This is a slow process and there is a real possibility of dimensional errors. Therefore, whenever possible, removing a part from its fixture and repositioning it in the middle of a job should be avoided.

What are the advantages of a 4-axis CNC milling machine?

The addition of a fourth axis of motion opens up many new machining possibilities. Typically, this is accomplished by adding rotational motion along the X-axis. Such additional rotation along the X-axis is called the A-axis.

The rotary table allows the machinist to mount a part at one end and then rotate it to access the remaining sides of the part. This avoids the problem of remounting and indexing, as would occur on a 3-axis milling machine. Because the part is partially suspended, i.e., it does not touch the worktable surface, it is now possible to drill holes or other features that fully penetrate the part.

More importantly, the rotation of the workpiece while machining opens up the possibility of more complex curves and contours. A part can even rotate as on a lathe, creating cylindrical and spherical profiles. However, the 4-axis milling machine is not optimized for this type of operation, so it will be slower than if it were done on a dedicated lathe.

What are the advantages of a 5-axis CNC milling machine?

You can add yet another degree of freedom, this time along the Y axis. The rotation around the Y-axis is called the B-axis.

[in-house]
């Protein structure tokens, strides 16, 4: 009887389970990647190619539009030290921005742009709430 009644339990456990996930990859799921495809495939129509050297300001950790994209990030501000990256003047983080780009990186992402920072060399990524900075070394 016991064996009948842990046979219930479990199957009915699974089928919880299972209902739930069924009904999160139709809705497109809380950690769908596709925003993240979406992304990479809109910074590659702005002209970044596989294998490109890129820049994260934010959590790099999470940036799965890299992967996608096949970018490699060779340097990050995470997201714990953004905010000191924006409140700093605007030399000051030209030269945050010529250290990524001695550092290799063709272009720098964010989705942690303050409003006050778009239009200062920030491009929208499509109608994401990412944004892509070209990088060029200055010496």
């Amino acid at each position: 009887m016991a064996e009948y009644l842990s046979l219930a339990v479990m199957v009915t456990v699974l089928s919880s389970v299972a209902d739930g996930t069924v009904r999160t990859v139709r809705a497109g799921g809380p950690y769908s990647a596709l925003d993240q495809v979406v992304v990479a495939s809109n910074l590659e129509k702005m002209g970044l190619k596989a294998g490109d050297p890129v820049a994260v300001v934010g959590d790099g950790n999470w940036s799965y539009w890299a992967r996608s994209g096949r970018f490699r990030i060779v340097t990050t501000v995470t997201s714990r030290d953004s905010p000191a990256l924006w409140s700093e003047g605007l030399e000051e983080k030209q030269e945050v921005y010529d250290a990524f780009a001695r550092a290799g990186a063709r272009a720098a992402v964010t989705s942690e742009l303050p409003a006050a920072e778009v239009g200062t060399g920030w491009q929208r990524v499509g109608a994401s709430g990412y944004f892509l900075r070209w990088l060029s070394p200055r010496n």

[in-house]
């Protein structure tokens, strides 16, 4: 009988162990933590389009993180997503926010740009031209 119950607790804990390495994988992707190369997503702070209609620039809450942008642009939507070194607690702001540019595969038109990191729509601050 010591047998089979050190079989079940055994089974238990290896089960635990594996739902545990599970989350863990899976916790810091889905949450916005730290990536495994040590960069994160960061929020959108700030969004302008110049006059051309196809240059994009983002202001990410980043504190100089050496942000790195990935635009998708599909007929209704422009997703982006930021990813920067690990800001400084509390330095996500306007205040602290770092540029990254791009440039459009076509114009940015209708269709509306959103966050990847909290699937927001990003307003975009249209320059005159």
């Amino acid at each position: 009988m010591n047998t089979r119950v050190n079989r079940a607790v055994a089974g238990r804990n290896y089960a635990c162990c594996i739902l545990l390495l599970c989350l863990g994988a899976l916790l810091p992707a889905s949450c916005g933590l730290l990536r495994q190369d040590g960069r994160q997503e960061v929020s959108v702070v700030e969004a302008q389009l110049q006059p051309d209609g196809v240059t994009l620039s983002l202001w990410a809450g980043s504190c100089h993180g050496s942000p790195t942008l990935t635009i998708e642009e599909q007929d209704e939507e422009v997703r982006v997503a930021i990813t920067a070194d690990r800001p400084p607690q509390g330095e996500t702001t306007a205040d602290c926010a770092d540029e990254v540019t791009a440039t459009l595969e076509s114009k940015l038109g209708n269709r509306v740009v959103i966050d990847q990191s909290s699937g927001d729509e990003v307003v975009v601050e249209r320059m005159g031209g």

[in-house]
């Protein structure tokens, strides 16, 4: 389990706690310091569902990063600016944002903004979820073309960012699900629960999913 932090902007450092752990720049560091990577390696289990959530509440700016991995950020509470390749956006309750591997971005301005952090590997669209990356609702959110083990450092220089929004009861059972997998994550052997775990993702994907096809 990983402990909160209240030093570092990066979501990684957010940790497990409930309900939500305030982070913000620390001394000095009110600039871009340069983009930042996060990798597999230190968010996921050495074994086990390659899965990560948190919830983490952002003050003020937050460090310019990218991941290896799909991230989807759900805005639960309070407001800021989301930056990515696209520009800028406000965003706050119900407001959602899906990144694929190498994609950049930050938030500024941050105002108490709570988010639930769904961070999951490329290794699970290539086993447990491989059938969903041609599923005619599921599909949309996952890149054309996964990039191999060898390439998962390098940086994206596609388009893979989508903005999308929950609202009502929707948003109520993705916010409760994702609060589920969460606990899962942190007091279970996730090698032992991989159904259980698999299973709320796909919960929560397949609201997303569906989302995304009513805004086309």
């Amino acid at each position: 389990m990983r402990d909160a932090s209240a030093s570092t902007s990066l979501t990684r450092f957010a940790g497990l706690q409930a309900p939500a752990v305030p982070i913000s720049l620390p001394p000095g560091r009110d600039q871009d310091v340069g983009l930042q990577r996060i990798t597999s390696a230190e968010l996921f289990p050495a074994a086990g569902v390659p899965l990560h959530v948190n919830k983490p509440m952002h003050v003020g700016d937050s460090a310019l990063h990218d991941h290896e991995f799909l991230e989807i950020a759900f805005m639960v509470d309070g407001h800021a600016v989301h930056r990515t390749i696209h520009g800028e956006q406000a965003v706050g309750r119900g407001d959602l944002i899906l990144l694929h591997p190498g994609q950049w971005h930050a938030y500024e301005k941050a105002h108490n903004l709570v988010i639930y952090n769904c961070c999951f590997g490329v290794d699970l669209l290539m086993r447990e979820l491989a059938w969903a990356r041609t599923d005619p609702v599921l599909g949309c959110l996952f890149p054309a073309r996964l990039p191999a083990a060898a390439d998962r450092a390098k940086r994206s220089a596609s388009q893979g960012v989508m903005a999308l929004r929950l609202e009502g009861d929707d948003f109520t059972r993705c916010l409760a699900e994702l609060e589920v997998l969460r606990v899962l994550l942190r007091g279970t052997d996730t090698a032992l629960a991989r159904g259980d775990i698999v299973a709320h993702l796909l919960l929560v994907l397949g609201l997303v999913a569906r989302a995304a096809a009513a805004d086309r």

To achieve five axes of freedom, a 3-axis milling machine can be retrofitted with a tramming head. This is an auxiliary attachment that provides motion in the A and B axes. Along with the other capabilities of a 3-axis milling machine, it is now possible to manufacture more sophisticated shapes, such as helical rotors. These have complex compound curves in multiple directions that can only be made on a 5-axis machine.

However, a 3-axis machine with a tramming head has a limitation. On the one hand, a 5-axis machine is usually much stiffer. This is because it has to maintain accuracy even while moving in many directions simultaneously. This accuracy means tighter tolerances even for relatively simple parts.

Is there machinery with more axles?

The answer is yes. In the quest to manufacture increasingly sophisticated parts quickly and with minimal setups, CNC machining centers are greatly expanding their capabilities. Nine-axis machines combine lathe and milling functions with advanced robotics to offer all-in-one solutions. However, they tend to be large and expensive to operate. These machines are typically used for aerospace, military or scientific applications.

For most products, 5 axes are sufficient to manufacture parts with very tight features and tolerances. Here’s what you can expect if you contact Purchasing Management for a free quote on your next CNC rapid prototyping or manufacturing project.